Last week, the annual Sandbox Summit was held at MIT, up the street from our Boston headquarters. Founded and coordinated by 360PR friends Wendy Smolen and Claire Green, the Sandbox Summit gathers children’s media leaders – designers, educators, media and other experts to share how technology affects the way kids play, learn, and connect. This year’s theme, “Inspirations for Playful Learning,” focused on technology’s role in creating playful learning experiences.
The impressive line-up of speakers, among them Sara DeWitt, Vice President PBS KIDS Digital, Mitch Resnick, Professor of Learning Research at MIT Media Lab, and John Hunter, teacher and creator of The World Peace Game, provided a range of perspectives on how play fuels learning.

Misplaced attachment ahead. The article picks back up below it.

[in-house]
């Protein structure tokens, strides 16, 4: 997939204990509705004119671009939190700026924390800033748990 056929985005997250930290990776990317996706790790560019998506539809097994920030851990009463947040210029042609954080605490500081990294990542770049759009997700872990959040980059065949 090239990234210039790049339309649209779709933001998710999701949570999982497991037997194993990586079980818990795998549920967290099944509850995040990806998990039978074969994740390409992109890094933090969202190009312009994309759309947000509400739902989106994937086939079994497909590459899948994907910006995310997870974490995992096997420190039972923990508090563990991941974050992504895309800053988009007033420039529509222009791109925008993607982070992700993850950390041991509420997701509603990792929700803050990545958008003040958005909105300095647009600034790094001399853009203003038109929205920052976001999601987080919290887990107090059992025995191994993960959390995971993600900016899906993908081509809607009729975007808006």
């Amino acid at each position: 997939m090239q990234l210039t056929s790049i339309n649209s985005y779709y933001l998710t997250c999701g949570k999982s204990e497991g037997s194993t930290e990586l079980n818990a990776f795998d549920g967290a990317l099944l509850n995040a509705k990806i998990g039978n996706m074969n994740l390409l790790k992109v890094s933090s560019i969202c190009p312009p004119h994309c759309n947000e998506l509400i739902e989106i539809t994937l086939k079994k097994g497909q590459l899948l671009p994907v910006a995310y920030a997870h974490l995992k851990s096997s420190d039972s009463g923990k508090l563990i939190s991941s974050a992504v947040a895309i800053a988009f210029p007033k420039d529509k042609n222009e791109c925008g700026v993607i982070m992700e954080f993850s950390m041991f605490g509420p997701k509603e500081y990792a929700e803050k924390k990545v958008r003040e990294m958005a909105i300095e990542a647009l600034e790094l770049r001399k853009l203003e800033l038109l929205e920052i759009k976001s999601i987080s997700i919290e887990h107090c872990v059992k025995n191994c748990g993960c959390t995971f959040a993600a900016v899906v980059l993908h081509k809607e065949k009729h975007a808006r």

“Exploratory play” was a hot topic in many of the sessions. In a similar vein, Alison Gopnik’s recent Slate article, Why Preschool Shouldn’t Be Like School, re-opens our minds about the value of open-ended play – as kids create their own scenarios and solutions in and out of the proverbial sandbox.
So what is technology’s role in imaginative play? In Sara DeWitt’s session, “The Playful Side of Technology,” she discussed how electronic media should spark children’s curiosity and should encourage imaginative play away from the screen. As DeWitt explained, after watching a show or playing with an app, kids will continue interacting with characters that they relate to or are passionate about long after the TV is turned off.
The bar is raised for media companies to think beyond the screen. For those of us on the front lines of communicating with parents, we must be conscious of the broader context of playful learning. We can broaden the conversation beyond a list of app features, for example, to convey the real power of screen-based technology, even when children don’t have a screen in front of them.
Disclosure statement: PBS KIDS is a 360PR client.